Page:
Friday, August 27, 2010

Terrain - Multi-texturing

Alright, what we have now is directional light lit terrain with sharp textures and no distortion. Although green is my favorite color it is obvious that real terrain is not consistent regarding its surface, its texture. We can enhance the visual appearance of our terrain by using multiple textures.

We will cover different parts of our terrain with different textures and we will have intermediate parts where two textures should blend to each other, that is more than one texture will be applied to the same fragment which is called multi-texturing.

We will use three textures instead of one. To present the terrain with these different textures we use following basic concept:

  1. we create our own vertex format that contains a new Vector3 (float3) which contains weight values of textures for every vertex. 
  2. we define "somehow" those weights for every vertex at terrain initialization time
    (in LoadContent()) 
  3. in the pixel shader we sample all three textures and we use the weights to set final color i.e. color equals to weight.x*text1Color + weight.y*text2Color + weight.z*text3Color.
What we need is to figure out that "somehow" in step 2. i.e. to figure out how to determine which texture(s) to "use" at a vertex.

As a naive approach let's derive weights based on the y-coordinate of a vertex, that is, based on its height and define partitions where only one of the textures have one as weight and all the others have zero. Take a look at the picture to see the result.

Height-based textures with discreet weights

We can see that different textures are used at different heights but the result is clearly not very appealing because partitions are to edgy as texture changes without any transition.

Let's add some transition by converting partition border points to intervals and interpolating color values in that interval. For instance, if the border point was 50 (texture1 was applied if y<50 and texture2 was applied if y>=50) then convert it to an interval of [40,60] (texture1 is applied if y<40, texture2 is applied if y>=60 and for heights in between weights are linearly interpolated). Check out the result:

Height-based textures with interpolated weights
It's already quite neat but it's not perfect. Weights are interpolated now thus texture colors smoothly interpolate at texture changes. Few places look unreal, though. Look at the picture below for an example: there shouldn't be any grass on that steep cliff.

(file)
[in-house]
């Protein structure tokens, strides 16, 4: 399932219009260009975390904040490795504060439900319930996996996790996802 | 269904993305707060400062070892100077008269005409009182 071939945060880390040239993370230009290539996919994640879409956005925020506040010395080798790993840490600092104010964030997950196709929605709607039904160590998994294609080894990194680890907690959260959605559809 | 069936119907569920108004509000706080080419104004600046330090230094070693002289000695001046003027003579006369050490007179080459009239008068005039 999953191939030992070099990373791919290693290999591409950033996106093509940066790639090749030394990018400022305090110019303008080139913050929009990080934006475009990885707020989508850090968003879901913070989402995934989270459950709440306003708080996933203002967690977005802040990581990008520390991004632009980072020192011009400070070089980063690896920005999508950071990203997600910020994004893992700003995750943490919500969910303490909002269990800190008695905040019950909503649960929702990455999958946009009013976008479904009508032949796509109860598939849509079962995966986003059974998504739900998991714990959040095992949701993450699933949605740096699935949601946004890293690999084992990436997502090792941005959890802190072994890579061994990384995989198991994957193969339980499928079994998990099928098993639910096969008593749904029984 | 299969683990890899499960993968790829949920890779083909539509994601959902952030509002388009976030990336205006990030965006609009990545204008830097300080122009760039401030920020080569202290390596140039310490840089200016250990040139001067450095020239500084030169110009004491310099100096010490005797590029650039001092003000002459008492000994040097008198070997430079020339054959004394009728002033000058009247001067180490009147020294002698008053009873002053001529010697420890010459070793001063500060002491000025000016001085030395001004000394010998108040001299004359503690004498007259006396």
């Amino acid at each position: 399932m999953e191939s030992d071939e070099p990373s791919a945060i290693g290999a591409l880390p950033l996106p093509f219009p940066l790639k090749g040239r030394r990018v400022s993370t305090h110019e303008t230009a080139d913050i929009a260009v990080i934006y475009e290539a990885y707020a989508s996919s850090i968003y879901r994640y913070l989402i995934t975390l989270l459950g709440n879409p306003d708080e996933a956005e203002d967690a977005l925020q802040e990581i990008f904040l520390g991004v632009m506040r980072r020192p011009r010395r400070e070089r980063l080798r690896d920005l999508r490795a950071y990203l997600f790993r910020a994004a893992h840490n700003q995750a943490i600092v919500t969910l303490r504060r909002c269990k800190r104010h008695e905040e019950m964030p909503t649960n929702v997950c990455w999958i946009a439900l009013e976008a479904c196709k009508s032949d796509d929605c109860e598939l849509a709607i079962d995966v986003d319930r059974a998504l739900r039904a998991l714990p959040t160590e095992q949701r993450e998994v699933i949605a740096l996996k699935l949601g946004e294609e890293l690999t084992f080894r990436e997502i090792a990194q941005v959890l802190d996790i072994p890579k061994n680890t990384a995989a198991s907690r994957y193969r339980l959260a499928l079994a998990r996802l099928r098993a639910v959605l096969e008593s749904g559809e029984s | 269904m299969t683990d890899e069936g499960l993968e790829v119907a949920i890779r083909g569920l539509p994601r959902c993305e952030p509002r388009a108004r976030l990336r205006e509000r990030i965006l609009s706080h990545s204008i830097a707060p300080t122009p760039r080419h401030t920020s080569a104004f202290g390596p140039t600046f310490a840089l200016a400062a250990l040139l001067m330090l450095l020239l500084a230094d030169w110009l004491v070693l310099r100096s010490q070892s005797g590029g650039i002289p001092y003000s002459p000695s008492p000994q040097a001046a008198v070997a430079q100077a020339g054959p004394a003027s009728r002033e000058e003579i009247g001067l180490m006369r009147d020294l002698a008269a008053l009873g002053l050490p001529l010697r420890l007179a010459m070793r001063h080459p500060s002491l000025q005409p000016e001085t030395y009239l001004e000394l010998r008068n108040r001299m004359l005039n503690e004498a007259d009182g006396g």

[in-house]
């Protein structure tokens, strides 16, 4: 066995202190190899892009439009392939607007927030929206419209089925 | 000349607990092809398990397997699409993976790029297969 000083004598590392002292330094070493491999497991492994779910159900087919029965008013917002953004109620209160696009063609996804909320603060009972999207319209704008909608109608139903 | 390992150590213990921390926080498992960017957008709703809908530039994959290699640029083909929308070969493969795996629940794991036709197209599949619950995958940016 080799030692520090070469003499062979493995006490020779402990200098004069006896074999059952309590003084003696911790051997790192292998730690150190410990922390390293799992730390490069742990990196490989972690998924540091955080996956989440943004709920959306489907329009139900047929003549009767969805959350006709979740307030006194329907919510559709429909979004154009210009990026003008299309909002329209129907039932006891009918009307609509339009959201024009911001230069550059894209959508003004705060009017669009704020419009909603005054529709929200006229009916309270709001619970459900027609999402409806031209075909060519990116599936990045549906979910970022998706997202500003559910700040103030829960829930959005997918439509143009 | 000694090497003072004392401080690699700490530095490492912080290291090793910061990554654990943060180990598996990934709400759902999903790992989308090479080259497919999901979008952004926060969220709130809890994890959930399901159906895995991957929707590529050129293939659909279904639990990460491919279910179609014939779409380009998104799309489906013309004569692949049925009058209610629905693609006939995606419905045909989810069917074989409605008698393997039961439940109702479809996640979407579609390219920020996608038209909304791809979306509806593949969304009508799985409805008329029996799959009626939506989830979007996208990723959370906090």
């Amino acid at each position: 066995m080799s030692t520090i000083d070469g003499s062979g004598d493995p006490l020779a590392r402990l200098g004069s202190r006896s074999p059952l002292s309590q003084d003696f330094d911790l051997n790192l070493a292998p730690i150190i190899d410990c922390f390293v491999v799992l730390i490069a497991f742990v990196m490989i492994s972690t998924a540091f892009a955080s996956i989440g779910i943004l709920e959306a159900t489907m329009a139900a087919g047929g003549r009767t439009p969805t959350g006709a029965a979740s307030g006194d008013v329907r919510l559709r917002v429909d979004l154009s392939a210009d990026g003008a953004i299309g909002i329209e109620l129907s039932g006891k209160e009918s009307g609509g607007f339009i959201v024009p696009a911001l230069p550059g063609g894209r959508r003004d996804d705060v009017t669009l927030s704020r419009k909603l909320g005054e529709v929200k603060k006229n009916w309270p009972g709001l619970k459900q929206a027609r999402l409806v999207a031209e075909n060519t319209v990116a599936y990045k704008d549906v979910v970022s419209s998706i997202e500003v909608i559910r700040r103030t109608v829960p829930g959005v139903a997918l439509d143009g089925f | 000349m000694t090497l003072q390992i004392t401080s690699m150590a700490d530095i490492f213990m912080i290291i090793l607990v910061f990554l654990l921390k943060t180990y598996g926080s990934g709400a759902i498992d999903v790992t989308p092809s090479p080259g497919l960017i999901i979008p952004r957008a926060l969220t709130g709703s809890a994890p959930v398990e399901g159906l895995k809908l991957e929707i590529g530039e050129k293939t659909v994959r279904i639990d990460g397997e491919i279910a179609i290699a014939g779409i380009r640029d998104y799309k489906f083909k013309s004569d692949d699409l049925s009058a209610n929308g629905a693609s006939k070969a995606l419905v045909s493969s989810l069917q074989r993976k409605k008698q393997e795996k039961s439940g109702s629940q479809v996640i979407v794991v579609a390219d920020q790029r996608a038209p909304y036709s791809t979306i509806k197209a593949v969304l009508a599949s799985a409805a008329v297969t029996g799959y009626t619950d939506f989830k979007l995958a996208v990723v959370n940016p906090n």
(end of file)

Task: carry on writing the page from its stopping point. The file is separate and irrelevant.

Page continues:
Result of pure height-based textures

To solve this we shouldn't consider only height. We should take the steepness in consideration as well and create weights following way (pseudo code):

for every vertex do {
     if (vertex is on a steep slope){
             use "ground" texture
     } else {
             choose between "grass" textures based on height

That is, when selecting a texture steepness has first and height second priority. To determine steepness at a vertex we ask our best friend for help: the normal of our vertex (its y-component) tells exactly how steep slope we are on. Check out the result on pictures below.

Note: we still blend between texture changes (in this case interpolating is a bit more trickier).

Steepness and height-based textures with interpolated weights (pic. 1)

Steepness and height-based textures with interpolated weights (pic. 2)

This is it. A terrain that is textured with multiple textures in a steepness and height sensitive way that gives a quite good looking and realistic texturing result.

As a bonus check out the video and the color-mapped terrain which visualizes more clearly how textures are selected. This time each color represents a different texture.

Color-mapped terrain
(shows how steepness and height influences texture selection)

Note: we have a noticeable, dropped frame rate. This is because texture samples are quite expensive and we take 9 per-pixel: 3 different textures * 3 different planes (triplanar mapping). We'll address this performance problem later and try not to optimize now anything. I want to have some frustum and/or occlusion based clipping system later anyway (my current 375x375 height-map ends up in a terrain consisting of 140.625 vertices and 280.498 triangles). Let's wait with any optimization attempt or forced design change (e.g. disabled triplanar mapping) until that.

1 comment:

  1. Hello, do you also offer the source code? Greetings from Austria